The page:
As I delve into the critical literature for my current writing project, I am rereading several of the texts that first brought Mary Elizabeth Braddon to my attention. One such book is Jan Davis Schipper’s Becoming Frauds: Unconventional Heroines in Mary Elizabeth Braddon’s Sensation Fiction (2002). In this slim volume, Schipper focuses her attention on Lady Audley’s Secret, Aurora Floyd, and Eleanor’s Victory, all published in the early 1860s when Braddon and the term sensation fiction were new to the novel. These three novels, with their subversive heroines, aided Braddon and the sensation novel in becoming dominant forces in the mid-century literary marketplace.The thread of Schipper’s argument challenges us to rethink critical understandings of Victorian femininity and to read a message of subversion and resistance in Braddon’s unconventional women.
I find Schipper’s use of the term fraud in her work inspired. It speaks to the way in which women with unconventional desires and ambitions carefully cultivate a dual identity so often in Braddon’s work. Conventional attitudes towards femininity require that these characters maintain an outward appearance of propriety that masks their true natures. Sometimes this dual identity is accidental and sometimes it is criminally intentional, but the fact remains that many of sensation fiction’s female characters are living a life of carefully concealed secrets. Schipper writes that Braddon’s sensation novels suggest “Victorian ideology had created just the opposite of what it intended… patriarchy had created a number of women who used deception in order to guarantee financially secure futures, escape their discontented lives… or gain autonomy” (3). While the relationship between women and cultural norms has been shown in recent critical work to be more complex than Schipper’s supposition of a monolithic Victorian ideology implies, her underlying argument remains effective. The idea of the feminine fraud is important to Braddon scholarship and will be useful to scholars reading other nineteenth century popular novelists. The term fraud is perfect for describing duplicitous Lucy Audley or bigamous Aurora Floyd, but can equally be used to consider Collins’ Magdalen Vanstone or Dickens’ Lady Dedlock. According to Schipper, Braddon’s unconventional heroines commit fraud by “using deception, inventing fraudulent identities, and committing crimes” to fulfill the expectations the reader has for womanly behavior and sentiment (2). Her definition of fraud expands from individual fraudulent actions to encompass the process of duping the reader about the very nature of womanhood. The implications of defrauding the reader are evident in critical reception of sensation fiction, which often express a sense of being affronted at having sympathized with a morally ambiguous or criminal woman.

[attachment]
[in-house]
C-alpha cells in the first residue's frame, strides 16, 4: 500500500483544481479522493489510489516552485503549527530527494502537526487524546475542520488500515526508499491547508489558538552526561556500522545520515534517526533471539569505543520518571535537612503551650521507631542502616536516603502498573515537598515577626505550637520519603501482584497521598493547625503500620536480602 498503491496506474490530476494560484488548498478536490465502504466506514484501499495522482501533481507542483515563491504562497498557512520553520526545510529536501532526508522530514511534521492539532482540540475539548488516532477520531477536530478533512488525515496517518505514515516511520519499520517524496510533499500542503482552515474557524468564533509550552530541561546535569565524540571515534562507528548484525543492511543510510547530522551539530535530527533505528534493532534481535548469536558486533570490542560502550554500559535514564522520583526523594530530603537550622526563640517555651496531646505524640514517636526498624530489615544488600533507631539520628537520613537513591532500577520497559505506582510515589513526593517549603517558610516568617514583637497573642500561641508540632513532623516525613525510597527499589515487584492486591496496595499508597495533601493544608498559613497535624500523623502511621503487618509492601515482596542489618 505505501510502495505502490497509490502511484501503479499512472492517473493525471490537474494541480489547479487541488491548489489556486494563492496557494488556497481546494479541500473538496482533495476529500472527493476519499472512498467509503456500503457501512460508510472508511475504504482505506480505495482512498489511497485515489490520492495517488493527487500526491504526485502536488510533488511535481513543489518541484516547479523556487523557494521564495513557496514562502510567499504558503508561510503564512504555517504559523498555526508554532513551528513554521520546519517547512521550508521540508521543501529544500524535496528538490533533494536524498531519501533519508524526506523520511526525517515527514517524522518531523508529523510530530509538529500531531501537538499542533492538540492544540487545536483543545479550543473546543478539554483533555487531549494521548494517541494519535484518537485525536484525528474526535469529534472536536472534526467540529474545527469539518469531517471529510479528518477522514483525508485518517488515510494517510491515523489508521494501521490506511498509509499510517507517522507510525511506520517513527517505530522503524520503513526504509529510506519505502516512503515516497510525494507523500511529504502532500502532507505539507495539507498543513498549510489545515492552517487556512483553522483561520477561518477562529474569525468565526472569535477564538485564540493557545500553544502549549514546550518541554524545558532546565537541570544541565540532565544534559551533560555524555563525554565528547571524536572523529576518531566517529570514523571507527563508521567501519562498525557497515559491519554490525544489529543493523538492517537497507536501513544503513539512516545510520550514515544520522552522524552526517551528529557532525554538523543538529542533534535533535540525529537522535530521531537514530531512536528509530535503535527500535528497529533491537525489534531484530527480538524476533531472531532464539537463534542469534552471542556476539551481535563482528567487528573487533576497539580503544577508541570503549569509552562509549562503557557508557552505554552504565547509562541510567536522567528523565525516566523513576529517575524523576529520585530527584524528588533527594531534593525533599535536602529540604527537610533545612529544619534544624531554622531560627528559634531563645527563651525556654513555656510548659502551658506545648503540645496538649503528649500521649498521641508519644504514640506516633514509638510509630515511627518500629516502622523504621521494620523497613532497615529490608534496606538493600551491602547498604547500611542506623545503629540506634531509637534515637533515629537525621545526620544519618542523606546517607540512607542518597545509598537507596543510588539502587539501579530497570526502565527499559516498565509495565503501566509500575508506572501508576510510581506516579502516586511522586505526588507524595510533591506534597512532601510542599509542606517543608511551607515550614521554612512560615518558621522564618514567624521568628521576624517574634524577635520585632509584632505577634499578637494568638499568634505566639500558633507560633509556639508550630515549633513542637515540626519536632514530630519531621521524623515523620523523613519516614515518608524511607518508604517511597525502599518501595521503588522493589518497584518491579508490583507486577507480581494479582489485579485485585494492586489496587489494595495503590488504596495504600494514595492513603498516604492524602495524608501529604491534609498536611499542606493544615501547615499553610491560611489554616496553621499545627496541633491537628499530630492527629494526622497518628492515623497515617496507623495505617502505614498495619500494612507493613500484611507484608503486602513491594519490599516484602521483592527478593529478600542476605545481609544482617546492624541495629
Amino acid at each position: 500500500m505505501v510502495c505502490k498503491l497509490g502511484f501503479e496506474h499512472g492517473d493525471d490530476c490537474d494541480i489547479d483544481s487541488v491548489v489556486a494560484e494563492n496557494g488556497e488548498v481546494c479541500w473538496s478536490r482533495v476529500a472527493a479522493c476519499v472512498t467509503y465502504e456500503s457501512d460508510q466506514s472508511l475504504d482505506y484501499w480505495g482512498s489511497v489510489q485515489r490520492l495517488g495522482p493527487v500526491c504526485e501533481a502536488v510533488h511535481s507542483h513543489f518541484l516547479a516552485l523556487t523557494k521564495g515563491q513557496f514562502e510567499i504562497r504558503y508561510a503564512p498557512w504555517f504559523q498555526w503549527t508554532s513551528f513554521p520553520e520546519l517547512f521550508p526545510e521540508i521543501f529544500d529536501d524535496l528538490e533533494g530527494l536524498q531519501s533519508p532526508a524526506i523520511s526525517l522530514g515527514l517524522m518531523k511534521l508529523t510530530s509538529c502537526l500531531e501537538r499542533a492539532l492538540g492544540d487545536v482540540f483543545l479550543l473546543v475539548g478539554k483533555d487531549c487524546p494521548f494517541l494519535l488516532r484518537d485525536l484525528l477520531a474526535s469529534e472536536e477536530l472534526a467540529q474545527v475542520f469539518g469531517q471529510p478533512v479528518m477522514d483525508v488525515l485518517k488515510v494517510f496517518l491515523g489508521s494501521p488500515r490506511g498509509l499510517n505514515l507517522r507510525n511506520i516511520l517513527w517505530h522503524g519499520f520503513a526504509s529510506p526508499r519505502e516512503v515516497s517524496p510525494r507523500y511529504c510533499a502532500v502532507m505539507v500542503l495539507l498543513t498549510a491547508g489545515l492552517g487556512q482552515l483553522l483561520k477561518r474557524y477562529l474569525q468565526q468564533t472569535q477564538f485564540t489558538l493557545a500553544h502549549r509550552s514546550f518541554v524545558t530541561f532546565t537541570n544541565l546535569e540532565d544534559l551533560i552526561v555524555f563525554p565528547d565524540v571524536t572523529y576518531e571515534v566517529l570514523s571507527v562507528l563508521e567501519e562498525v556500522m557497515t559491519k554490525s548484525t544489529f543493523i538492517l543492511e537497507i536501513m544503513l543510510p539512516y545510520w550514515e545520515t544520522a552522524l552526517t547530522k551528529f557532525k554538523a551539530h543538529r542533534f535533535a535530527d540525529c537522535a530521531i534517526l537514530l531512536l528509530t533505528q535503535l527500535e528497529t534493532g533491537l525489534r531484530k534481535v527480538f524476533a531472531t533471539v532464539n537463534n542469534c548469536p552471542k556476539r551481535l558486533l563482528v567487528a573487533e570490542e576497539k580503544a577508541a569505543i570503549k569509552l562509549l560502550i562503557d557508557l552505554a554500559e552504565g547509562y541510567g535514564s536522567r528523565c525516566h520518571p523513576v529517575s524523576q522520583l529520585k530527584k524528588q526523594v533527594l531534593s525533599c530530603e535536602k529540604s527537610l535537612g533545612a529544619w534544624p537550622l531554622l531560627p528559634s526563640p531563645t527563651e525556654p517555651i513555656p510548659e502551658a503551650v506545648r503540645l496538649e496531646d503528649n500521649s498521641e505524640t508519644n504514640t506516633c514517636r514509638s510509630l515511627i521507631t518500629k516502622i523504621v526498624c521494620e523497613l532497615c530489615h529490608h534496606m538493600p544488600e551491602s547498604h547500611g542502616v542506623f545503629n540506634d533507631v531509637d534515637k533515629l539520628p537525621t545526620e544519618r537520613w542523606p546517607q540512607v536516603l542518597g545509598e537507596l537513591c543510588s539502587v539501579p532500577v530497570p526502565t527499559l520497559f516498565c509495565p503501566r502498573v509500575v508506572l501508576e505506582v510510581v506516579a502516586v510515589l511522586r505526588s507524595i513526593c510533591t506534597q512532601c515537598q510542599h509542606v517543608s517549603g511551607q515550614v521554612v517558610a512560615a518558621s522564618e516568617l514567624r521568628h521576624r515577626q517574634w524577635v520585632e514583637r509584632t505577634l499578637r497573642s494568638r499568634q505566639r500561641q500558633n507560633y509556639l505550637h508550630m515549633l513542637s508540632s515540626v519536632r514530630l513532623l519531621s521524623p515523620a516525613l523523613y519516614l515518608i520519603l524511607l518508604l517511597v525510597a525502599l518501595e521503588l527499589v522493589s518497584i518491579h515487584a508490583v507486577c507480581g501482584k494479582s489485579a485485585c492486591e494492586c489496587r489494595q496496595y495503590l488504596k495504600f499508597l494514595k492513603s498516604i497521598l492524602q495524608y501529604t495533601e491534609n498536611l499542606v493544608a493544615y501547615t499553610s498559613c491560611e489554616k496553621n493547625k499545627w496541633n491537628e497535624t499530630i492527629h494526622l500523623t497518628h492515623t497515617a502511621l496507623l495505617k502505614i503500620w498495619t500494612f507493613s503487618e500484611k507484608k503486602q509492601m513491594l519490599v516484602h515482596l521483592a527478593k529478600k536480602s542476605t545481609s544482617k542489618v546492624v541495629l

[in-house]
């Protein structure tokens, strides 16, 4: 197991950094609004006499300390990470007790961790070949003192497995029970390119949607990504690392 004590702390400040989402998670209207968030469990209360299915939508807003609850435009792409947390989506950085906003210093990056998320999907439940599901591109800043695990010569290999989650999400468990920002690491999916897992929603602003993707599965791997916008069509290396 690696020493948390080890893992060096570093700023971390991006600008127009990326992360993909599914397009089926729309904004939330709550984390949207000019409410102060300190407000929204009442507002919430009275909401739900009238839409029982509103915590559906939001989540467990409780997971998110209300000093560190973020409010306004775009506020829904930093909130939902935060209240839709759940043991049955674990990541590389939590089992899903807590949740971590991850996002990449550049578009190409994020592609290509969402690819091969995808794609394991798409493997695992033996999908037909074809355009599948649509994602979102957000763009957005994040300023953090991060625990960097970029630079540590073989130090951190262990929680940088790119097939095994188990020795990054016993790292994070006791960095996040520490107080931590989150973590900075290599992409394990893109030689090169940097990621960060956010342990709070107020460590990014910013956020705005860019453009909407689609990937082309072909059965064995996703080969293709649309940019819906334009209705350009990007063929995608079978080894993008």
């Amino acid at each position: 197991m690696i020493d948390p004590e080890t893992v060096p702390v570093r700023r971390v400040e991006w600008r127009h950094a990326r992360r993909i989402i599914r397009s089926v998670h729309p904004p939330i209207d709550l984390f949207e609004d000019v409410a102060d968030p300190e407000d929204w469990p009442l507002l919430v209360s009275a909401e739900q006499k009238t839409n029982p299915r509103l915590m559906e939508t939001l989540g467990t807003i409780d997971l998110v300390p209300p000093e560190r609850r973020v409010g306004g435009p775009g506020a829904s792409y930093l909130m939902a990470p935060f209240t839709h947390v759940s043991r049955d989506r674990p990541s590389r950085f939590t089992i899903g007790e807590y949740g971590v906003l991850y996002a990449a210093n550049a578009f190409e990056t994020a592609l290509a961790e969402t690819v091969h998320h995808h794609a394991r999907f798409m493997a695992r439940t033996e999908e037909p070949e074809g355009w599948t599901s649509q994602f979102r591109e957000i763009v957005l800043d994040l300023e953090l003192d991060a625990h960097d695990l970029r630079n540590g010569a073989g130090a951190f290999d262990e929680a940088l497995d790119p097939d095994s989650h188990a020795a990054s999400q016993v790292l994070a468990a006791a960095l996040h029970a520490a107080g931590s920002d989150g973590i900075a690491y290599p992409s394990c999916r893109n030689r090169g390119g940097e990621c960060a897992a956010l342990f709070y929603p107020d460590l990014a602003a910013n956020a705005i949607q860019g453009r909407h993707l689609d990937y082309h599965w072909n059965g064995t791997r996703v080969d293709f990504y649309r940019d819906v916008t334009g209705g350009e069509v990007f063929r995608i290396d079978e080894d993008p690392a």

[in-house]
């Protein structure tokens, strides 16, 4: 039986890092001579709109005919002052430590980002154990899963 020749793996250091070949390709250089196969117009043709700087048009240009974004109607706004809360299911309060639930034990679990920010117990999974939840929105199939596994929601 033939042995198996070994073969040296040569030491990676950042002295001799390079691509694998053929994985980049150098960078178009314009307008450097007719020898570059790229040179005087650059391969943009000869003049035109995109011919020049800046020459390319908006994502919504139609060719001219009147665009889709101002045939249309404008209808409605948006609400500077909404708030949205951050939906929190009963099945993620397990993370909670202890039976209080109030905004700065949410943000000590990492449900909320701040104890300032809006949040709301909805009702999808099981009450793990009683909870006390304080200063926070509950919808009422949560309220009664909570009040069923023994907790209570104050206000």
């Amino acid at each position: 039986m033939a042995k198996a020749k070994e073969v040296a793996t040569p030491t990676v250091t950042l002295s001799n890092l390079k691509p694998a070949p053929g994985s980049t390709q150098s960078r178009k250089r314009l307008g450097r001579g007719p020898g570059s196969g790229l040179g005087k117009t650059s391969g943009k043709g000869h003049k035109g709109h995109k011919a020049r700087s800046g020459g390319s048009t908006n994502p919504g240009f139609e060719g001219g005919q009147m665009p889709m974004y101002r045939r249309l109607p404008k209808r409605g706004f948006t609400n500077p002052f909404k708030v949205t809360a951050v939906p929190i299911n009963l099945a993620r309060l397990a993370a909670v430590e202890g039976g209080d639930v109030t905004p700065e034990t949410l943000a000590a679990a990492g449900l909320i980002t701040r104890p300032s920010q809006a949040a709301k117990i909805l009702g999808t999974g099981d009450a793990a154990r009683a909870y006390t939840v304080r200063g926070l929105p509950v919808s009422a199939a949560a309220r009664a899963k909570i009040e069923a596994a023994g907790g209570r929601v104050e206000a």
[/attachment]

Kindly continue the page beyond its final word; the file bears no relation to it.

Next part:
The female protagonists of the texts addressed by this study could not be more different. Lucy Audley, the beautiful fiend, physically embodies the Victorian ideal but uses her appearance to mercenary purposes. Aurora Floyd, ‘the pretty horsebreaker,’ commits her fraud unwittingly and her rehabilitation forces the reader to forgive a bigamist. Eleanor Vane, the amateur detective, is driven to unconventionality by filial devotion combined with her desire for justice. By focusing on three novels with disparate heroines, Schipper effectively brings our attention to the fact that femininity in popular fiction like Braddon’s novels was not monolithic at all. For Schipper, the common thread connecting these unconventional heroines is their willingness to challenge gender and class based boundaries in order to live lives disruptive to “conventional hierarchy, which in turn threatened the established order” (94). As she writes in her concluding chapter, the ideal Victorian woman was at best a social construct with little basis in women’s lived experiences. I would expand on this statement to say the “angel in the house” was purely a work of fiction, and not even one that appears with regularity in works of fiction. As Schipper illustrates, the pages of popular novels are inhabited by numerous unconventional heroines whose unwomanly behaviors contradict assumptions about normative Victorian femininity. Her conclusion emphasizes the importance of studying Braddon’s life and work for examples of the “disquieting likelihood that many women were unhappy” (99) and evidence of popular fiction’s significance to Victorian Studies.
Anna J Brecke